29Dec/15Off

Dr. Naoisé O’Reilly’s Areas of Interest, Expertise & Research

Dr. Naoisé O’Reilly’s Areas of Interest, Expertise & Research 

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31Oct/15Off

Dr Naoise OReilly Newstalk The Right Hook Shane Coleman banning homework

Dr. Naoisé O’Reilly on Newstalk’s The Right Hook interviewed live in studio by Shane Coleman this evening renewing call for homework to be banned in schools.

12Nov/14Off

Why Hollywood’s Celebrity Babies Have Car Crash Written All Over Them


Hollywood.009Why Hollywood’s Celebrity Babies Have Car Crash Written All Over Them

How Hollywood’s Celebrity Children Can Avoid Train Wreck Lives.

“All of the money, fame and recognition in the World cannot buy you parenting skills.  The hardcore life threatening habits of serious celebrity child addicts form around 23.  That is 23 years of Hollywood parents being oblivious to the real needs of their children,” according to Dr. Naoisé O’Reilly, an International Psychological Profiler and Expression Expert.

Dr. O’Reilly believes the pressure associated with having famous parents sets children up for failure from birth plus having to endure the additional burden, heartache and increased likelihood of losing all of the family’s generational wealth within a very short space of time.

She says, “if your parents are famous, connected and super wealthy everything should be possible.  The world is your oyster.  You even have access to the best education and the people to kickstart your career.  Yet, so few of the kids of Hollywood stars reach their full potential.  Instead, it is like they just fall off of the train tracks.  There are pivotal ages where the correct type of intervention can really turnaround lives fast.”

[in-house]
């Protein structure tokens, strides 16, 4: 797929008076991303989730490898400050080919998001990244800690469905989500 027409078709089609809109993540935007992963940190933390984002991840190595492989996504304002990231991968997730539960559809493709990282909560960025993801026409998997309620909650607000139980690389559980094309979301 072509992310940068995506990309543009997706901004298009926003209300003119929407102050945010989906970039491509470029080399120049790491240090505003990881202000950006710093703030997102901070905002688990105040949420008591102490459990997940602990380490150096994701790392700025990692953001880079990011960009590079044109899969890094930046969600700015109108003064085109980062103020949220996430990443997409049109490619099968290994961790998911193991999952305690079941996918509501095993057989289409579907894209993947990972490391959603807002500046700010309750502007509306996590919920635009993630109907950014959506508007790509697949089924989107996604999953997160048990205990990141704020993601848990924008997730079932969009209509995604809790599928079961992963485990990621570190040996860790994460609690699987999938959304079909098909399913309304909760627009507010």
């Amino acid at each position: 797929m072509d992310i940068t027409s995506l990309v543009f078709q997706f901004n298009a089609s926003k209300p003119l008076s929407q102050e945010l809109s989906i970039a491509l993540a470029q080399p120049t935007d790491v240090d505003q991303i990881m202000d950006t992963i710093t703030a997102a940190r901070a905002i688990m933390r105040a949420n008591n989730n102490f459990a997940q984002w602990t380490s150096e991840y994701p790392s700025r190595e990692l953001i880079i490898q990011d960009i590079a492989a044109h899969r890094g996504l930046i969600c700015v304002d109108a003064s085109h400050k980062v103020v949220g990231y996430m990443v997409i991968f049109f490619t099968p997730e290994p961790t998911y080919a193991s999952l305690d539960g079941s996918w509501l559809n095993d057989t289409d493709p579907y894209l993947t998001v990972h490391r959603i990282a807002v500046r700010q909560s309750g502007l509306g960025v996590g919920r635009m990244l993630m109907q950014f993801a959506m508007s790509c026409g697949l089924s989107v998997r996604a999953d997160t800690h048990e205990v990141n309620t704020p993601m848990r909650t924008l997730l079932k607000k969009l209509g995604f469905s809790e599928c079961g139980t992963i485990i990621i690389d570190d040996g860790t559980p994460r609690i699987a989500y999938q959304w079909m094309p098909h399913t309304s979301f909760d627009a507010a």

Dr. O’Reilly feels that there is real hope.  “These children of celebrities could discover how to fire their shrink forever, live a life of greatness and emerge from the shadows of their high profile parents.  How can we save Hollywood from itself?  The psychological methods we use help people to destroy failure patterns with positive generational consequences.  We have achieved results within four to eight hours where traditional therapists had tried for years without success.”

She concluded that, “celebrities have the means to help their kids do anything and having busy schedules is no excuse for failing to create proper support mechanisms in the home, even if it is a mansion.  The bottom line is that problems can be fixed when you can help someone become and feel more successful.  We do not firefight.  We solve major life problems before they even start.”